Pay off your card as you make purchases

If you're using your credit card to make purchases over the holidays, try to pay off the balance in full each month. It's totally understandable that you might have to tap into your credit card to stave off higher prices all around due to inflation, but to keep your credit in tip-top shape, don't carry a balance if possible. This is all the more feasible if you keep a low balance — so stick to that holiday budget.

You can monitor your credit card spending by setting alerts through your credit card issuer's mobile app, or logging in and making it a habit to review what you put on your card. Remember: during spend-heavy times of year like the holidays, it can be easy to rack up a high balance on your card. But the road to paying it off can be a long one.

Think twice about Buy Now, Pay Later plans

You'll also want to be careful about Buy Now, Pay Later (BNPL) options. While it's a short-term solution to affording holiday purchases that are out of your reach budget-wise, that's a form of debt you're on the hook for. If you opt for BNPL on several items, your debt load will multiply. Plus, you'll be juggling a bunch of different payment plans at once, which can add to your money stress.

Otherwise, you might run the risk of being delinquent on one of your payment plans. If that particular BNPL company reports to the credit bureaus, guess what? Your credit score could take a hit.

Monitor your credit during the holidays

Along the same lines, keep careful tabs of your credit during the holidays. For one, all that online shopping and increased credit card usage also means a greater chance of credit card fraud. In fact, a report by Experian reveals that in 2020, nearly 1 in 4 consumers said they fell victim to fraud.[3] While fraud — if detected and reported — typically doesn't harm your credit, if it goes unnoticed and the charge is unpaid, it could hurt your credit.

You'll also want to see what financial behaviors and spending habits impact your credit — for better or for worse. Signing up for a free credit monitoring service, such as Self's credit monitoring service, which is free for Self customers, will keep you on high alert.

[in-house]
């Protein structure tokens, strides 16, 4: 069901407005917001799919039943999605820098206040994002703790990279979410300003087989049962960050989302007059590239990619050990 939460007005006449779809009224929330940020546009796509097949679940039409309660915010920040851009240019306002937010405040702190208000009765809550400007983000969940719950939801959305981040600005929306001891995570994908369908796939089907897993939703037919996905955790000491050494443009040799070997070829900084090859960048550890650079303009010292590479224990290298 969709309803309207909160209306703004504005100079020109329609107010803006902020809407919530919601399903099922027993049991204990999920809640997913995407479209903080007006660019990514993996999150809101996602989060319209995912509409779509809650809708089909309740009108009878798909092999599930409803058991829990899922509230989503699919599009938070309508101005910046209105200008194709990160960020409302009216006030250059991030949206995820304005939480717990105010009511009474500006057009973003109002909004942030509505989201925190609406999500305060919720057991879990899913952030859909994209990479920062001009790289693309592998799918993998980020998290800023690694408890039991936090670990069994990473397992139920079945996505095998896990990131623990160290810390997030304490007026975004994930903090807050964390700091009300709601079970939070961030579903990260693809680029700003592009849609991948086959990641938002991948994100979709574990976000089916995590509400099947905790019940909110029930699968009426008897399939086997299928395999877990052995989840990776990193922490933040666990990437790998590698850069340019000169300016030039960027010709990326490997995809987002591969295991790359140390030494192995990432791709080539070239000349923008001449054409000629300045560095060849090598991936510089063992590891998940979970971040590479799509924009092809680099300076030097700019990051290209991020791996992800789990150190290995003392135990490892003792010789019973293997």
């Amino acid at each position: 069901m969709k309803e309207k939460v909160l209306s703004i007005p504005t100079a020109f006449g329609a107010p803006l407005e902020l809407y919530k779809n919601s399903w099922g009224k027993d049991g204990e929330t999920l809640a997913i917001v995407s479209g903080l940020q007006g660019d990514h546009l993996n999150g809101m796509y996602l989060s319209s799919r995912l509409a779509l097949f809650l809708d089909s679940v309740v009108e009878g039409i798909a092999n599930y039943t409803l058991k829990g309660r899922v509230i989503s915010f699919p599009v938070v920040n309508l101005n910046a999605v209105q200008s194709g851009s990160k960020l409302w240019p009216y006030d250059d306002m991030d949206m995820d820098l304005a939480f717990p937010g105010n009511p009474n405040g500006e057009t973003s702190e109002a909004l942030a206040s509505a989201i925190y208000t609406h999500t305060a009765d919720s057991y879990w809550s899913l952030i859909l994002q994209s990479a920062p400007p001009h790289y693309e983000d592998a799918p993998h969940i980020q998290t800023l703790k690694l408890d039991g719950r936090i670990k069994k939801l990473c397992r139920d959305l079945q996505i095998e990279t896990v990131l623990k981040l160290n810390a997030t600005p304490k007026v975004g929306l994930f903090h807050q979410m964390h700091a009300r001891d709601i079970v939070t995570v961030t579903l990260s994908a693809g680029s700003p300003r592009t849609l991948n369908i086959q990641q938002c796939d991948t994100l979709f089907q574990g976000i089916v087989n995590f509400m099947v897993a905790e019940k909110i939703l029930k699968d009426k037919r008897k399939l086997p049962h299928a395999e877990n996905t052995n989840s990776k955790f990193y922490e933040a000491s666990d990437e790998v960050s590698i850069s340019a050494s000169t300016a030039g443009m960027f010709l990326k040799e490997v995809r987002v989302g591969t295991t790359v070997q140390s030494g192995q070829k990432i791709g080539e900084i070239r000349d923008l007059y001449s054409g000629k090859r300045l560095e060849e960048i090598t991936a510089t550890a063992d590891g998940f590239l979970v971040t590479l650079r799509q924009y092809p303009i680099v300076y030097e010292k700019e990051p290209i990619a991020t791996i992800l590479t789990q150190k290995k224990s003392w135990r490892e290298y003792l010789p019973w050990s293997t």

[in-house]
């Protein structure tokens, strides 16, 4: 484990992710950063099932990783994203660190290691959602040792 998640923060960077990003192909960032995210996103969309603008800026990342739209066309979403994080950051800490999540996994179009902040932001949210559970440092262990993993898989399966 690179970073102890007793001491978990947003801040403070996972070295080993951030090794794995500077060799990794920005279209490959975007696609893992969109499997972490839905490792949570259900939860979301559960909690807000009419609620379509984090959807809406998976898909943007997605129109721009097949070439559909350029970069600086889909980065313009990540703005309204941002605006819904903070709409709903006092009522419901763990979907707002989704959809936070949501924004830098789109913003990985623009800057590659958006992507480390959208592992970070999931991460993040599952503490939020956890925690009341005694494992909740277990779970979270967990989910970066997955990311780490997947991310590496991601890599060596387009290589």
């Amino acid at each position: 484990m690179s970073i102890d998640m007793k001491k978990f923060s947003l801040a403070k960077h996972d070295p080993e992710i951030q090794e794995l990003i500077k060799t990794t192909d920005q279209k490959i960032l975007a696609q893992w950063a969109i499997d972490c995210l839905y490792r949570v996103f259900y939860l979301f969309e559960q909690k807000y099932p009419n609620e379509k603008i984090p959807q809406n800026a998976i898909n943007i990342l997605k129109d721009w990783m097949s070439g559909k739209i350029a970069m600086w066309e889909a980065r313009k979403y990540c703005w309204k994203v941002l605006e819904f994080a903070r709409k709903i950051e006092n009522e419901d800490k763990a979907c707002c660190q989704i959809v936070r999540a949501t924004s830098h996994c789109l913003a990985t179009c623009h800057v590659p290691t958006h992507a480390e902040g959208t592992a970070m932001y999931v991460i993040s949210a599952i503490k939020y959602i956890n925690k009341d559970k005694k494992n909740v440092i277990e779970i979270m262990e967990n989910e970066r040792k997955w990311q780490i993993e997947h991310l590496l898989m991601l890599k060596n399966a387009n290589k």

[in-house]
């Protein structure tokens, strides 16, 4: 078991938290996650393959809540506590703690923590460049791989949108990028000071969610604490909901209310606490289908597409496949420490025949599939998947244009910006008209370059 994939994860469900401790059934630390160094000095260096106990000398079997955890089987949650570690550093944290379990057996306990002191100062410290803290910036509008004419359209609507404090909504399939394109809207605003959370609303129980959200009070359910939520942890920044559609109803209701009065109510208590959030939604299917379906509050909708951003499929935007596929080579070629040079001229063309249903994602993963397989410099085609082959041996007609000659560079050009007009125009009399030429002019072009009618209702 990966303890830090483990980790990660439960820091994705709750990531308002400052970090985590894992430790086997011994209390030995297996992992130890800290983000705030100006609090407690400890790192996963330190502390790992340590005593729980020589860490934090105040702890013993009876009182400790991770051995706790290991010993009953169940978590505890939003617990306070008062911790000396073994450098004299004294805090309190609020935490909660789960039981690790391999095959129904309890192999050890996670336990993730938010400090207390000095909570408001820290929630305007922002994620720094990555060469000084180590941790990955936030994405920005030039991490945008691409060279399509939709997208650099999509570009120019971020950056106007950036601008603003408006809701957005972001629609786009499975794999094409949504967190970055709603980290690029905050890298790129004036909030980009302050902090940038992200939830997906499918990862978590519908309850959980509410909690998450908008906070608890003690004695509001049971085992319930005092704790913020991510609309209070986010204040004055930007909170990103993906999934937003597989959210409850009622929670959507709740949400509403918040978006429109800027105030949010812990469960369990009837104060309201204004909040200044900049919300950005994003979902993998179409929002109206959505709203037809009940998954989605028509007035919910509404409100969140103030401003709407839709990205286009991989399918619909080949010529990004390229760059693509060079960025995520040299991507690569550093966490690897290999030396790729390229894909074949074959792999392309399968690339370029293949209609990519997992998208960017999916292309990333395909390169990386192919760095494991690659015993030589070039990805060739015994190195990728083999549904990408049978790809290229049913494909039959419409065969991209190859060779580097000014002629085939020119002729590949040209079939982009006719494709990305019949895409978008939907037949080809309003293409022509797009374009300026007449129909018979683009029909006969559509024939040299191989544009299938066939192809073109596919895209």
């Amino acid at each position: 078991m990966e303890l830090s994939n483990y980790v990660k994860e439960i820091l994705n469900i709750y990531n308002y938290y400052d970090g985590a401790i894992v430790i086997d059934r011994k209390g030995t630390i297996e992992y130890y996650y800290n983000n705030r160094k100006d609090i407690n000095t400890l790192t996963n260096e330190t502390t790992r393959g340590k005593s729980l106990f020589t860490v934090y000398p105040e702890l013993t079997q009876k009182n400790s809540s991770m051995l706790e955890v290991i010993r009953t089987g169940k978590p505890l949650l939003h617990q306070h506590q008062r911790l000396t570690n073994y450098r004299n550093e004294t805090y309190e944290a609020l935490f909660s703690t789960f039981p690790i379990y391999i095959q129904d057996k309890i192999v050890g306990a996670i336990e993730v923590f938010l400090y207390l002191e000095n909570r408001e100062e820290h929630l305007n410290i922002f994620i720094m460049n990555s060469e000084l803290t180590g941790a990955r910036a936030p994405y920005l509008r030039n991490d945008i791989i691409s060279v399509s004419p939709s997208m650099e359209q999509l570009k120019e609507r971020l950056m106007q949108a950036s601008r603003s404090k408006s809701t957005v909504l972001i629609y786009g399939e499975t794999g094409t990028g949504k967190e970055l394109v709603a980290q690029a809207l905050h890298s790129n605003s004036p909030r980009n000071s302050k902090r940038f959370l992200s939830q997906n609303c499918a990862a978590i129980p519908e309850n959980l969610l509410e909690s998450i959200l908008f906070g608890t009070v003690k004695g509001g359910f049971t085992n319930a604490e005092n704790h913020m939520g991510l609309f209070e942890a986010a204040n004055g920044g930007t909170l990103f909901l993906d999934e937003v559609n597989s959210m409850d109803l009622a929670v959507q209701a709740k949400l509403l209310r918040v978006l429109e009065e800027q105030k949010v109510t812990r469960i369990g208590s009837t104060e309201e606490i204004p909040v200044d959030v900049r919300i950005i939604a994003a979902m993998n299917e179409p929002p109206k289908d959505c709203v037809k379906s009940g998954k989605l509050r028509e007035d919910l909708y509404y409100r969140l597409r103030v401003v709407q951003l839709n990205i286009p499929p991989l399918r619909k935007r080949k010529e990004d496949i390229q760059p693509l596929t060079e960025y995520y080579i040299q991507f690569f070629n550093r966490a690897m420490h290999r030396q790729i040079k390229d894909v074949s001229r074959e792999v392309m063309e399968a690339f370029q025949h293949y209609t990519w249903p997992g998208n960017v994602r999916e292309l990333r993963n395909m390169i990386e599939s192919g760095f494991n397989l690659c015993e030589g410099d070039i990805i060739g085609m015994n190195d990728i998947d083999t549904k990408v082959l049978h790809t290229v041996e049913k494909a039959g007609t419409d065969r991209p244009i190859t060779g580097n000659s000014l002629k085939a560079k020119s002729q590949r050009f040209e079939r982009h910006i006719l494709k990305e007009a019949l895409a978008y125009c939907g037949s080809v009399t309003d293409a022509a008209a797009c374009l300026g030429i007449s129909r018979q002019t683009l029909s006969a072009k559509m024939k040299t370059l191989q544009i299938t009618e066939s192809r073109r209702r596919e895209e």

While you don't want to be a Scrooge McDuck, you also aren't quite in a financial place to flash cash like Daddy Warbucks — nor would you want to spend frivolously anyway.

By minding these simple tips, you can avoid not ruining your credit during the holidays. Plus, you can strike a balance between having fun and being prudent.

Sources

  1. U.S. News and World Report. "Survey: Nearly 42% Expect to Go Into Debt to Pay for the Holidays."
    https://money.usnews.com/credit-cards/articles/survey-nearly-42-expect-to-go-into-debt-to-pay-for-the-holidays
  2. Deloitte Insights. "2022 Deloitte Holiday Retail Survey." https://www2.deloitte.com/content/dam/insights/articles/us175738_holiday-retail-travel/DI_2022-Holiday-retail.pdf
  3. Experian. "1 in 4 Americans Report Falling Victim to Fraud During the Holidays." https://www.experian.com/blogs/ask-experian/survey-some-consumers-would-risk-identity-theft-for-an-online-holiday-deal/

About the Author

A personal finance writer for over 8 years, Jackie Lam covers money management, lending, insurance, investing, and banking, and personal stories. An AFC® accredited financial coach, she is passionate about helping freelance creatives design money systems on irregular income, gain greater awareness of their money narratives, and overcome mental and emotional blocks.

Her work has appeared in publications such as Bankrate, Time's NextAdvisor, CNET, Forbes, Salon.com, and BuzzFeed. She is the 2022 recipient of Money Management International's Financial Literacy and Education in Communities (FLEC) Award, and a two-time Plutus Awards nominee for Best Freelancer in Personal Finance Media. She lives in Los Angeles where she spends her free time swimming, drumming, and daydreaming about stickers.

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Written on November 22, 2022